In some states, tipped employees are paid the federal minimum wage ($7.25 per hour as of July 24, 2009) in addition to tips. Others earn more per hour, because they work in states that set minimum wages higher than the federal minimum.

States may have exceptions to the minimum wage laws in specific circumstances for tipped employees. According to the Fair Labor Standards Act, tipped employees are those who regularly receive more than $30 a month in tips. The employer may consider tips as part of wages, but the employer must pay at least $2.13 an hour in direct wages. The Wage and Hour Division of the U.S. Department of Labor maintains a website with minimum wages for tipped employees, by state.

Bartenders often work late evenings, weekends, and holidays. Nearly half worked part time in 2012.                                

Bartenders who run their own business often work long hours managing all aspects of the business to ensure that bills and salaries are paid, supplies are ordered, and that the business is profitable.

Job Outlook

Employment of bartenders is projected to grow 12 percent from 2012 to 2022, about as fast as the average for all occupations.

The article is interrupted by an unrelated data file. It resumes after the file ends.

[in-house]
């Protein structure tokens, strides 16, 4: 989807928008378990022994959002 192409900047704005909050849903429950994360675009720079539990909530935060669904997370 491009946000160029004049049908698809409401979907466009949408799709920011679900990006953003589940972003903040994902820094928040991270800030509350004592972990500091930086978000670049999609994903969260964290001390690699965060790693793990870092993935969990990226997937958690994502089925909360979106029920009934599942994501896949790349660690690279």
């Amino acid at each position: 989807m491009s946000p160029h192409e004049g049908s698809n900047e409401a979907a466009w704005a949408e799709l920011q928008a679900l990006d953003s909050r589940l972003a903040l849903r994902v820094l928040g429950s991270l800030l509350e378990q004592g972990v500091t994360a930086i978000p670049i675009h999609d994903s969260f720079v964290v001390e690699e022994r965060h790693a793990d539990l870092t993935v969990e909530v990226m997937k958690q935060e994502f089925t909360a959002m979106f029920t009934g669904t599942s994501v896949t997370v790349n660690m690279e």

As the population grows, more people will dine out and drink at a variety of food and drinking places. In response, many new bars, taverns, clubs, and restaurants are expected to open to meet demand. However, the growing popularity of take-out food and the growing number and variety of places that offer self-service or carryout options, including many full-service restaurants, may moderate employment growth.

Job Prospects

Job opportunities are expected to be good because of the need to replace the many workers who leave the occupation each year.

Strong competition is expected for bartending jobs in popular restaurants and fine-dining establishments, where tips are highest. Those who have graduated from bartending school and those with previous work experience and excellent customer-service skills should have the best job prospects.

For More Information

For more information about bartenders, visit

National Restaurant Association

For more information about bartenders, including a list of bartending schools that offer courses and training programs, visit

Bartender Magazine